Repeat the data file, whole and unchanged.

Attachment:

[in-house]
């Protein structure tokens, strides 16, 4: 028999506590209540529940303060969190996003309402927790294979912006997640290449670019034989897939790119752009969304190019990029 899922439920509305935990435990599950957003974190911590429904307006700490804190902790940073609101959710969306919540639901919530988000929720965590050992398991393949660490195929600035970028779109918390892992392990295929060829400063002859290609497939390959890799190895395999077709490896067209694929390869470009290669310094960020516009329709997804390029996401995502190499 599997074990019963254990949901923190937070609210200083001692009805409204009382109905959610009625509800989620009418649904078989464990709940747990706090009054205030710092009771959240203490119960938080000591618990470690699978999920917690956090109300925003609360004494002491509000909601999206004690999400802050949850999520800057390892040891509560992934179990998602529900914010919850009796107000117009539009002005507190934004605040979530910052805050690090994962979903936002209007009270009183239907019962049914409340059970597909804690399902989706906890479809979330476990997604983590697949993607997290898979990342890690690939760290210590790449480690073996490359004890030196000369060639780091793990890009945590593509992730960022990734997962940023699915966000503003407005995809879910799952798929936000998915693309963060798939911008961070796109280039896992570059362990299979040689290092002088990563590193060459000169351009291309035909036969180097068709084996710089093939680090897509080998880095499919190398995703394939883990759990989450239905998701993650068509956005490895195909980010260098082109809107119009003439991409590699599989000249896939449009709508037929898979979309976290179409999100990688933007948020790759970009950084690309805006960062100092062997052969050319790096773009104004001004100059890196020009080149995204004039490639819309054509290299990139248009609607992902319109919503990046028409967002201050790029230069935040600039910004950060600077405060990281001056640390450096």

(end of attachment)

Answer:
[in-house]
């Protein structure tokens, strides 16, 4: 028999506590209540529940303060969190996003309402927790294979912006997640290449670019034989897939790119752009969304190019990029 899922439920509305935990435990599950957003974190911590429904307006700490804190902790940073609101959710969306919540639901919530988000929720965590050992398991393949660490195929600035970028779109918390892992392990295929060829400063002859290609497939390959890799190895395999077709490896067209694929390869470009290669310094960020516009329709997804390029996401995502190499 599997074990019963254990949901923190937070609210200083001692009805409204009382109905959610009625509800989620009418649904078989464990709940747990706090009054205030710092009771959240203490119960938080000591618990470690699978999920917690956090109300925003609360004494002491509000909601999206004690999400802050949850999520800057390892040891509560992934179990998602529900914010919850009796107000117009539009002005507190934004605040979530910052805050690090994962979903936002209007009270009183239907019962049914409340059970597909804690399902989706906890479809979330476990997604983590697949993607997290898979990342890690690939760290210590790449480690073996490359004890030196000369060639780091793990890009945590593509992730960022990734997962940023699915966000503003407005995809879910799952798929936000998915693309963060798939911008961070796109280039896992570059362990299979040689290092002088990563590193060459000169351009291309035909036969180097068709084996710089093939680090897509080998880095499919190398995703394939883990759990989450239905998701993650068509956005490895195909980010260098082109809107119009003439991409590699599989000249896939449009709508037929898979979309976290179409999100990688933007948020790759970009950084690309805006960062100092062997052969050319790096773009104004001004100059890196020009080149995204004039490639819309054509290299990139248009609607992902319109919503990046028409967002201050790029230069935040600039910004950060600077405060990281001056640390450096």